Nell Rose 

    3 years ago from England

    Hi, I have Graes disease too, even though I live in England I have never heard of the definition Basedows. And yes the shakes etc, its a pain isn't it? I wrote about what the Doc doesn't tell you about bad thyroids, its on the right of this page if you are interested. A horrible name for something that can be treated fingers crossed! interesting stuff, nell

  • lctodd1947 profile image

    Linda Todd 

    3 years ago from Charleston

    Very interesting article. My sister has had this problem and still takes medicine. She manages really well though and no larger issues have developed.

    Thanks for sharing.

  • vocalcoach profile image

    Audrey Hunt 

    3 years ago from Idyllwild Ca.

    I have Hashimotos disease and take thyroid medication. After reading this informative hub, I feel I need more iodine. I wonder why my doctor fails to mention how important diet is? Thank you for addressing this topic.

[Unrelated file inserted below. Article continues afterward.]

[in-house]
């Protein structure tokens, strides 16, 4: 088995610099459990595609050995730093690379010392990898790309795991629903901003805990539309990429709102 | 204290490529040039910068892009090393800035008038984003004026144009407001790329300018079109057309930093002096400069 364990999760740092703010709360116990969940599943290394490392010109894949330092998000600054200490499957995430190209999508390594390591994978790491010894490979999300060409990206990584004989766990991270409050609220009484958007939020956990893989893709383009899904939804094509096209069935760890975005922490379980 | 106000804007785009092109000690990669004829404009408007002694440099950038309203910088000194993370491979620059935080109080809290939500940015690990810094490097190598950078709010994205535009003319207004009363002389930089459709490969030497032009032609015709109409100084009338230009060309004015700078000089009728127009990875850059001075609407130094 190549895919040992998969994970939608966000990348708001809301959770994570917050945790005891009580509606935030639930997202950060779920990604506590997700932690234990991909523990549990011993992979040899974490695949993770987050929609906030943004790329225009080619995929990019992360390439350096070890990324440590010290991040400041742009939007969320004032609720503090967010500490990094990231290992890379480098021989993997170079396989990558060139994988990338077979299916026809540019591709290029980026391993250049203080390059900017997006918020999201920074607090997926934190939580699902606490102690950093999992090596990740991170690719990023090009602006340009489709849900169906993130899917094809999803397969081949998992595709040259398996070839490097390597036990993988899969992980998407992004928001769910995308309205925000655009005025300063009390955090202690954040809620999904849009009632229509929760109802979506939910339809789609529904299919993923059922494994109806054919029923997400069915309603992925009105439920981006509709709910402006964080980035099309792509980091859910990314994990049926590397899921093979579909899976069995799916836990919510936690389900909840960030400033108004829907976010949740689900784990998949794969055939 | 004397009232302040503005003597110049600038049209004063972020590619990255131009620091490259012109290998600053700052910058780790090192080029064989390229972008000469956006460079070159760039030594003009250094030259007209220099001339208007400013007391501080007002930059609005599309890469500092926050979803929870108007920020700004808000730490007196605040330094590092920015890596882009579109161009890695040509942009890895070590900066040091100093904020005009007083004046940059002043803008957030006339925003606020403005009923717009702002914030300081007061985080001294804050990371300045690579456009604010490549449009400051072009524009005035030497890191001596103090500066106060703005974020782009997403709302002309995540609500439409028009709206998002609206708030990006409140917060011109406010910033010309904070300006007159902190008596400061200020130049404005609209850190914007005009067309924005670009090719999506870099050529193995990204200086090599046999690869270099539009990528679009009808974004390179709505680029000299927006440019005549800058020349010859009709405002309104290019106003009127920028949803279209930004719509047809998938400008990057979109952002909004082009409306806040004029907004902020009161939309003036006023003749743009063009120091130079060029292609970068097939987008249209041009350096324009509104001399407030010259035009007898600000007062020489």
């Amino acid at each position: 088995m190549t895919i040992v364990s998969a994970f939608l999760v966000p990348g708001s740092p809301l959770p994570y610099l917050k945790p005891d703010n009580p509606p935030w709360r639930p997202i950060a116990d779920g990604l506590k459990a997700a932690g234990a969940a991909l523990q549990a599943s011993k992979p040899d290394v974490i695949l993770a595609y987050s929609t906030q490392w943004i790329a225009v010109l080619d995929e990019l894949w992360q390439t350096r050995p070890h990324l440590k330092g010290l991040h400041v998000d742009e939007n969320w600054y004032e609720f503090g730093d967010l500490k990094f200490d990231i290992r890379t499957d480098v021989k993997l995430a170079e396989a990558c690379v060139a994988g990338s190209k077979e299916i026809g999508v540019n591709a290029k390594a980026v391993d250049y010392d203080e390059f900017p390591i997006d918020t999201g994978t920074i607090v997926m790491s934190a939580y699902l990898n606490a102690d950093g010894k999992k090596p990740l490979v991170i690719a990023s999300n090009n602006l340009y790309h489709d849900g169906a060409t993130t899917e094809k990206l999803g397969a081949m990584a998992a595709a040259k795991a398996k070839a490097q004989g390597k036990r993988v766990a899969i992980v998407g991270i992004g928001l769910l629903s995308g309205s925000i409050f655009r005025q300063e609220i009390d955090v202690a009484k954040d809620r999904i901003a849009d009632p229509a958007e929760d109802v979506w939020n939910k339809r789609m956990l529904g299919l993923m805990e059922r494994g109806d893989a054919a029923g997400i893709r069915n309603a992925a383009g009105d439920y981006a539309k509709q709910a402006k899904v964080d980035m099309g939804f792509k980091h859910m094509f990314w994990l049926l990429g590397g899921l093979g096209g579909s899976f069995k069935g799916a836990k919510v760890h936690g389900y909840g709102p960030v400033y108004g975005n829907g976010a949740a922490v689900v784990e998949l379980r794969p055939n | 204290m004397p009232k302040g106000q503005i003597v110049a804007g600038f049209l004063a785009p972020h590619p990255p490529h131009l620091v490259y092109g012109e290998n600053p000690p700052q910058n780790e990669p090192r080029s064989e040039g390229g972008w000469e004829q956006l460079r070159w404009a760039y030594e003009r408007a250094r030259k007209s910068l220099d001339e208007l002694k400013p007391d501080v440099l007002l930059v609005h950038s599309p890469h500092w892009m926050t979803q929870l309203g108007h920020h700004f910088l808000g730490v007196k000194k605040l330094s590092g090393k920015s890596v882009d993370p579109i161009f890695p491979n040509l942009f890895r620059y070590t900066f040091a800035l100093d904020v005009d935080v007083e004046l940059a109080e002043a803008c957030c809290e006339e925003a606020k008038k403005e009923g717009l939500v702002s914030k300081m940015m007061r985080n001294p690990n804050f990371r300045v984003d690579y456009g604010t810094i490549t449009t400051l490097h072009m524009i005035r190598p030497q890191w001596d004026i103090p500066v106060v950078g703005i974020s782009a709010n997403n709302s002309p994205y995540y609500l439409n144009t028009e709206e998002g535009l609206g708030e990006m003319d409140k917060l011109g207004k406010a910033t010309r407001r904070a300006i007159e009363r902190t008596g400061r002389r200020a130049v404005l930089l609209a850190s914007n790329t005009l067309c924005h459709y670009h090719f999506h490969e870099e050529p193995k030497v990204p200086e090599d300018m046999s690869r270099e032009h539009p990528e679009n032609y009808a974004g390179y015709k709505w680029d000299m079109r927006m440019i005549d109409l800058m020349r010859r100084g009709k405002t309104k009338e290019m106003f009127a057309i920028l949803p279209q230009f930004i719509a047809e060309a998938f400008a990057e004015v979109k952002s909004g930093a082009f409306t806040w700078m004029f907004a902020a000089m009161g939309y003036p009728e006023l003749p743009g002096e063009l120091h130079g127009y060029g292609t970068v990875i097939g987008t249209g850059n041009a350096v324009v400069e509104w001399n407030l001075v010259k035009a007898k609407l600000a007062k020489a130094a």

This website uses cookies

As a user in the EEA, your approval is needed on a few things. To provide a better website experience, uses cookies (and other similar technologies) and may collect, process, and share personal data. Please choose which areas of our service you consent to our doing so.

For more information on managing or withdrawing consents and how we handle data, visit our Privacy Policy at:

Show Details
HubPages Device IDThis is used to identify particular browsers or devices when the access the service, and is used for security reasons.
LoginThis is necessary to sign in to the HubPages Service.
Google RecaptchaThis is used to prevent bots and spam. (Privacy Policy)
AkismetThis is used to detect comment spam. (Privacy Policy)
HubPages Google AnalyticsThis is used to provide data on traffic to our website, all personally identifyable data is anonymized. (Privacy Policy)
HubPages Traffic PixelThis is used to collect data on traffic to articles and other pages on our site. Unless you are signed in to a HubPages account, all personally identifiable information is anonymized.
Amazon Web ServicesThis is a cloud services platform that we used to host our service. (Privacy Policy)
CloudflareThis is a cloud CDN service that we use to efficiently deliver files required for our service to operate such as javascript, cascading style sheets, images, and videos. (Privacy Policy)
Google Hosted LibrariesJavascript software libraries such as jQuery are loaded at endpoints on the or domains, for performance and efficiency reasons. (Privacy Policy)
Google Custom SearchThis is feature allows you to search the site. (Privacy Policy)
Google MapsSome articles have Google Maps embedded in them. (Privacy Policy)